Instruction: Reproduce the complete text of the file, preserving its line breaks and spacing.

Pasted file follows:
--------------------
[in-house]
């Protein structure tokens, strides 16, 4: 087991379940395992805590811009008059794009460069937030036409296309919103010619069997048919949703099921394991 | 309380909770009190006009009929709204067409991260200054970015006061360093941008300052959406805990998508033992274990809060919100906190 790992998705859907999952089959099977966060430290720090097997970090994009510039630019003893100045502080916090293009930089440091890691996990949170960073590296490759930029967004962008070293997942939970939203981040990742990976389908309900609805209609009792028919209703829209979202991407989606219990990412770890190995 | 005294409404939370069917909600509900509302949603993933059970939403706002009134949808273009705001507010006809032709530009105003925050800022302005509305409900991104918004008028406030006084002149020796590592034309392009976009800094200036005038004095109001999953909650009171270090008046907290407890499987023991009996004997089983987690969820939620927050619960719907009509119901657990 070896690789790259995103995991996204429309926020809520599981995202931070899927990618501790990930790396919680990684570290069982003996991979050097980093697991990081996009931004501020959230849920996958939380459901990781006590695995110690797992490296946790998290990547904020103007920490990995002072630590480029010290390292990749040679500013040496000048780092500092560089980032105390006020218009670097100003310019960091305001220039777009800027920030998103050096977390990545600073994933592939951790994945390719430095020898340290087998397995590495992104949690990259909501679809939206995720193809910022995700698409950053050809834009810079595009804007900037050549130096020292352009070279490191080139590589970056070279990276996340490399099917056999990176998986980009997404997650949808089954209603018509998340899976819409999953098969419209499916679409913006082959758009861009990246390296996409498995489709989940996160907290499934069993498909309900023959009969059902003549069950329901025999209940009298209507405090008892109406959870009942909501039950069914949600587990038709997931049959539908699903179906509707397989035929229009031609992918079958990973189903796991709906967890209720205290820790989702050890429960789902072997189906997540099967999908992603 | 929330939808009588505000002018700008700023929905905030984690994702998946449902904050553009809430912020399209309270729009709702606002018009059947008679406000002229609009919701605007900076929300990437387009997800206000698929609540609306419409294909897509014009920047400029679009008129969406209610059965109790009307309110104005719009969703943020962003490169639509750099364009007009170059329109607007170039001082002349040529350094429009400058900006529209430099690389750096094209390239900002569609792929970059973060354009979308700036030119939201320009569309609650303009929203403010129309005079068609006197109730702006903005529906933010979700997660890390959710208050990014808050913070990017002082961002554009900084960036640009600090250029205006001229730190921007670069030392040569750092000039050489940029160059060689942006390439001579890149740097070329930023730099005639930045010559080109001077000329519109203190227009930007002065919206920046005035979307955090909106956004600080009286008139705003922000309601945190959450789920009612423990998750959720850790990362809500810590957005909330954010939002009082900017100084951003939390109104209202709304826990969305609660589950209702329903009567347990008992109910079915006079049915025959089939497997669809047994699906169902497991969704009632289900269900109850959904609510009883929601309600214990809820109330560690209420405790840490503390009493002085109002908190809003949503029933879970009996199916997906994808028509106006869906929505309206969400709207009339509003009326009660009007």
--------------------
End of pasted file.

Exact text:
[in-house]
């Protein structure tokens, strides 16, 4: 087991379940395992805590811009008059794009460069937030036409296309919103010619069997048919949703099921394991 | 309380909770009190006009009929709204067409991260200054970015006061360093941008300052959406805990998508033992274990809060919100906190 790992998705859907999952089959099977966060430290720090097997970090994009510039630019003893100045502080916090293009930089440091890691996990949170960073590296490759930029967004962008070293997942939970939203981040990742990976389908309900609805209609009792028919209703829209979202991407989606219990990412770890190995 | 005294409404939370069917909600509900509302949603993933059970939403706002009134949808273009705001507010006809032709530009105003925050800022302005509305409900991104918004008028406030006084002149020796590592034309392009976009800094200036005038004095109001999953909650009171270090008046907290407890499987023991009996004997089983987690969820939620927050619960719907009509119901657990 070896690789790259995103995991996204429309926020809520599981995202931070899927990618501790990930790396919680990684570290069982003996991979050097980093697991990081996009931004501020959230849920996958939380459901990781006590695995110690797992490296946790998290990547904020103007920490990995002072630590480029010290390292990749040679500013040496000048780092500092560089980032105390006020218009670097100003310019960091305001220039777009800027920030998103050096977390990545600073994933592939951790994945390719430095020898340290087998397995590495992104949690990259909501679809939206995720193809910022995700698409950053050809834009810079595009804007900037050549130096020292352009070279490191080139590589970056070279990276996340490399099917056999990176998986980009997404997650949808089954209603018509998340899976819409999953098969419209499916679409913006082959758009861009990246390296996409498995489709989940996160907290499934069993498909309900023959009969059902003549069950329901025999209940009298209507405090008892109406959870009942909501039950069914949600587990038709997931049959539908699903179906509707397989035929229009031609992918079958990973189903796991709906967890209720205290820790989702050890429960789902072997189906997540099967999908992603 | 929330939808009588505000002018700008700023929905905030984690994702998946449902904050553009809430912020399209309270729009709702606002018009059947008679406000002229609009919701605007900076929300990437387009997800206000698929609540609306419409294909897509014009920047400029679009008129969406209610059965109790009307309110104005719009969703943020962003490169639509750099364009007009170059329109607007170039001082002349040529350094429009400058900006529209430099690389750096094209390239900002569609792929970059973060354009979308700036030119939201320009569309609650303009929203403010129309005079068609006197109730702006903005529906933010979700997660890390959710208050990014808050913070990017002082961002554009900084960036640009600090250029205006001229730190921007670069030392040569750092000039050489940029160059060689942006390439001579890149740097070329930023730099005639930045010559080109001077000329519109203190227009930007002065919206920046005035979307955090909106956004600080009286008139705003922000309601945190959450789920009612423990998750959720850790990362809500810590957005909330954010939002009082900017100084951003939390109104209202709304826990969305609660589950209702329903009567347990008992109910079915006079049915025959089939497997669809047994699906169902497991969704009632289900269900109850959904609510009883929601309600214990809820109330560690209420405790840490503390009493002085109002908190809003949503029933879970009996199916997906994808028509106006869906929505309206969400709207009339509003009326009660009007």